Canadian scientists are at the forefront of open science, making their research publicly available so that other researchers, healthcare companies, doctors and nurses can use the information to quickly develop life-saving cures for Canadians. The Government of Canada supports this open and collaborative approach to science because it yields results that improve our health, environment, economy and communities.
Today, the Honourable Kirsty Duncan, Minister of Science, announced a new $33 million investment to support the Structural Genomics Consortium (SGC) – a Canadian-led, international public-private partnership that conducts basic science on the structures of human proteins and releases the research to the public to accelerate drug discovery and help patients worldwide.
The Minister made the announcement at the Children’s Hospital of Eastern Ontario (CHEO), where the Care for Rare project is researching a rare seizure disorder, one of the estimated 7000 different rare diseases that affect approximately one million Canadians. In this open science collaboration, scientists are working with doctors and patients to discover the root of the children’s disease and how to best treat these illnesses.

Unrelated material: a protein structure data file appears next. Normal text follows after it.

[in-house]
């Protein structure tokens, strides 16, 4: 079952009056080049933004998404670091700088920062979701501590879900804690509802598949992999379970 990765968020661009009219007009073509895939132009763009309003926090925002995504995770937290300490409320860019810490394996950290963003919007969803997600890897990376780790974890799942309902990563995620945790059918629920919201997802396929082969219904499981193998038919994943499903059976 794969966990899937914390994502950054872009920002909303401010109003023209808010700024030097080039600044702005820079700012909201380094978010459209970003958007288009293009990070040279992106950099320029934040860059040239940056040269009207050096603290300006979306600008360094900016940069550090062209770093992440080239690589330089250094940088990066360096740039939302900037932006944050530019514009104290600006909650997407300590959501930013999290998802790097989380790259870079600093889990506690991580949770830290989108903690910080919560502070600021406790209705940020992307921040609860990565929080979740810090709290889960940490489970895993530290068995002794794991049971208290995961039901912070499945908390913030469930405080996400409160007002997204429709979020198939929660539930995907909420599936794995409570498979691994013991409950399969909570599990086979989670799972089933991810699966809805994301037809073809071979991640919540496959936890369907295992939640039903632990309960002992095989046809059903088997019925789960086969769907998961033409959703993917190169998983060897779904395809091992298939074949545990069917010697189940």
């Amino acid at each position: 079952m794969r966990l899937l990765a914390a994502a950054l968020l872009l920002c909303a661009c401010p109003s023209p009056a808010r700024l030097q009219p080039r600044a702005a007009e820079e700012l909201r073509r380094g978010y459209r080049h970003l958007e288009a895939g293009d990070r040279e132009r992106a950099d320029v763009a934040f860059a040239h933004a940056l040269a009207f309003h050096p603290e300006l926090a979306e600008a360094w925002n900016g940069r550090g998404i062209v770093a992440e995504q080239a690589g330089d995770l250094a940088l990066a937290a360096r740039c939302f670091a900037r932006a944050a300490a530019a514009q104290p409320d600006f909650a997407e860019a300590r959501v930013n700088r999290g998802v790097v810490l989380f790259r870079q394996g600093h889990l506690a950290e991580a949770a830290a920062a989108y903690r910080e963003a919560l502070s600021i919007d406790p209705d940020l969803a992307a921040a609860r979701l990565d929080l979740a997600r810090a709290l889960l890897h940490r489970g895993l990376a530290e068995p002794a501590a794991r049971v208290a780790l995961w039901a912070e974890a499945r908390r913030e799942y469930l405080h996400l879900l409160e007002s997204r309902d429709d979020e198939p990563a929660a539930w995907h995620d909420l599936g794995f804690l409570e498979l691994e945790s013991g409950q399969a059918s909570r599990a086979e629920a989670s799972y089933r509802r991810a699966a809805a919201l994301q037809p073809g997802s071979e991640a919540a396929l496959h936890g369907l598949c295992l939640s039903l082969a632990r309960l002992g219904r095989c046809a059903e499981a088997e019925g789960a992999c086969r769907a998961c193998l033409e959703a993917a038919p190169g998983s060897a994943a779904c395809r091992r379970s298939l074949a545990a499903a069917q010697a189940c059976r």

This latest investment in the fourth phase of Canadian-based SGC activities, conducted principally at the University of Toronto, includes $11 million in federal funding through Genome Canada, $5 million through the Government of Ontario, and an additional $17 million through pharmaceutical companies. This funding will help translate scientific discoveries into cures for patients with a range of diseases such as cancer, ALS, Huntington’s disease, malaria and tuberculosis.
Read the full release on the Genome Canada website.